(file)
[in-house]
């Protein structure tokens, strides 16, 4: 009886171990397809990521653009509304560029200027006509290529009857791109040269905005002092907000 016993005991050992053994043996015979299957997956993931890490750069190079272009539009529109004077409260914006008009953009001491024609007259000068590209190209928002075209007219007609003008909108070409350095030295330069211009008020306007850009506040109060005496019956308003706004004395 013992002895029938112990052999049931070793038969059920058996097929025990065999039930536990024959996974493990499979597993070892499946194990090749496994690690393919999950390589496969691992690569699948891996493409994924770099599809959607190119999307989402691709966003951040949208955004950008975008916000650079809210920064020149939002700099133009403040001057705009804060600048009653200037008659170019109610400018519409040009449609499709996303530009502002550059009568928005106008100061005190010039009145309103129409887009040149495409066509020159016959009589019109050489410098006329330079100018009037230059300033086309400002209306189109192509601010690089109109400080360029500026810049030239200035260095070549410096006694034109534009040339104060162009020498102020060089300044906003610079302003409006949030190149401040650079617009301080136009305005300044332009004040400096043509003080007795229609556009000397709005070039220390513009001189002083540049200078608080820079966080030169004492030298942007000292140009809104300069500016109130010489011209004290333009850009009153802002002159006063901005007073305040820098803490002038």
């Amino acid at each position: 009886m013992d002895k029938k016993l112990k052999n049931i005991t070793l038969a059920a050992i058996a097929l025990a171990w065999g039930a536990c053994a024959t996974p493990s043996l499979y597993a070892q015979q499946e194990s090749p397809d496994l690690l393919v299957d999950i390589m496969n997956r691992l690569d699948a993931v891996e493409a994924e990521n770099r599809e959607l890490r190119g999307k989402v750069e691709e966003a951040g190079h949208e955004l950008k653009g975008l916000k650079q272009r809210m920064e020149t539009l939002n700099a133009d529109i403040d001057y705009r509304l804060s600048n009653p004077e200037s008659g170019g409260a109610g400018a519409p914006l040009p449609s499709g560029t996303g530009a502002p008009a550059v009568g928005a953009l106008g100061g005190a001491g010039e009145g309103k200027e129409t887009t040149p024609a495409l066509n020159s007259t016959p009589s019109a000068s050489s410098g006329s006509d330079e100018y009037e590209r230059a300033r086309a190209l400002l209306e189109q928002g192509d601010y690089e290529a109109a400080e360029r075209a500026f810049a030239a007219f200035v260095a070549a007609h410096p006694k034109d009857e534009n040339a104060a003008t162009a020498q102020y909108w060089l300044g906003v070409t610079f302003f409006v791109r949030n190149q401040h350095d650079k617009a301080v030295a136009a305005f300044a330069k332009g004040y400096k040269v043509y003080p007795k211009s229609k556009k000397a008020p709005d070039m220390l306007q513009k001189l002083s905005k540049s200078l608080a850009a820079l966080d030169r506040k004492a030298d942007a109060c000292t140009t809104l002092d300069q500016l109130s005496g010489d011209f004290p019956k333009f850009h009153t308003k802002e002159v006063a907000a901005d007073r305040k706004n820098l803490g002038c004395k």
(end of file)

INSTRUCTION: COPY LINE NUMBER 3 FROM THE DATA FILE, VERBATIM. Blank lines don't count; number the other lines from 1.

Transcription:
């Amino acid at each position: 009886m013992d002895k029938k016993l112990k052999n049931i005991t070793l038969a059920a050992i058996a097929l025990a171990w065999g039930a536990c053994a024959t996974p493990s043996l499979y597993a070892q015979q499946e194990s090749p397809d496994l690690l393919v299957d999950i390589m496969n997956r691992l690569d699948a993931v891996e493409a994924e990521n770099r599809e959607l890490r190119g999307k989402v750069e691709e966003a951040g190079h949208e955004l950008k653009g975008l916000k650079q272009r809210m920064e020149t539009l939002n700099a133009d529109i403040d001057y705009r509304l804060s600048n009653p004077e200037s008659g170019g409260a109610g400018a519409p914006l040009p449609s499709g560029t996303g530009a502002p008009a550059v009568g928005a953009l106008g100061g005190a001491g010039e009145g309103k200027e129409t887009t040149p024609a495409l066509n020159s007259t016959p009589s019109a000068s050489s410098g006329s006509d330079e100018y009037e590209r230059a300033r086309a190209l400002l209306e189109q928002g192509d601010y690089e290529a109109a400080e360029r075209a500026f810049a030239a007219f200035v260095a070549a007609h410096p006694k034109d009857e534009n040339a104060a003008t162009a020498q102020y909108w060089l300044g906003v070409t610079f302003f409006v791109r949030n190149q401040h350095d650079k617009a301080v030295a136009a305005f300044a330069k332009g004040y400096k040269v043509y003080p007795k211009s229609k556009k000397a008020p709005d070039m220390l306007q513009k001189l002083s905005k540049s200078l608080a850009a820079l966080d030169r506040k004492a030298d942007a109060c000292t140009t809104l002092d300069q500016l109130s005496g010489d011209f004290p019956k333009f850009h009153t308003k802002e002159v006063a907000a901005d007073r305040k706004n820098l803490g002038c004395k």